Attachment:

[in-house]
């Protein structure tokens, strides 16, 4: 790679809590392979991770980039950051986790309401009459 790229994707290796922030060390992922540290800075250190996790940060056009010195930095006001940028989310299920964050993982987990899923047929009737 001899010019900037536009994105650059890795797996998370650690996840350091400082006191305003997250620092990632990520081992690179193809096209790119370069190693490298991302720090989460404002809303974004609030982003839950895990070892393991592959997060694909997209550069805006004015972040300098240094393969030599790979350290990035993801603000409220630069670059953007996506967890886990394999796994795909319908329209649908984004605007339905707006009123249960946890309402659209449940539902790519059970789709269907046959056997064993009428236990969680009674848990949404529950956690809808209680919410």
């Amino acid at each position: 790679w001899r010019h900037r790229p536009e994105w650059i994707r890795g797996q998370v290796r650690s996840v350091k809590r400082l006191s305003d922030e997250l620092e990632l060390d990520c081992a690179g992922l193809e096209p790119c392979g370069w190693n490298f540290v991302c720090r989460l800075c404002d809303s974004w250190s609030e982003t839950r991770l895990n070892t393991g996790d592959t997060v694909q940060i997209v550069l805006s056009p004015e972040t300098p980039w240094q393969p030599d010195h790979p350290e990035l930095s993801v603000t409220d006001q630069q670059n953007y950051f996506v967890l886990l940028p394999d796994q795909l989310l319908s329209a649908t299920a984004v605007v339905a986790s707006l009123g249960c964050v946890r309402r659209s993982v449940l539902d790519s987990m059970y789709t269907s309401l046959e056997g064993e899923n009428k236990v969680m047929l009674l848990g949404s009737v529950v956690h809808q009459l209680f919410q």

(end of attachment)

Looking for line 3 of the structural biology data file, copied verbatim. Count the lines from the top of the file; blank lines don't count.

């Amino acid at each position: 790679w001899r010019h900037r790229p536009e994105w650059i994707r890795g797996q998370v290796r650690s996840v350091k809590r400082l006191s305003d922030e997250l620092e990632l060390d990520c081992a690179g992922l193809e096209p790119c392979g370069w190693n490298f540290v991302c720090r989460l800075c404002d809303s974004w250190s609030e982003t839950r991770l895990n070892t393991g996790d592959t997060v694909q940060i997209v550069l805006s056009p004015e972040t300098p980039w240094q393969p030599d010195h790979p350290e990035l930095s993801v603000t409220d006001q630069q670059n953007y950051f996506v967890l886990l940028p394999d796994q795909l989310l319908s329209a649908t299920a984004v605007v339905a986790s707006l009123g249960c964050v946890r309402r659209s993982v449940l539902d790519s987990m059970y789709t269907s309401l046959e056997g064993e899923n009428k236990v969680m047929l009674l848990g949404s009737v529950v956690h809808q009459l209680f919410q």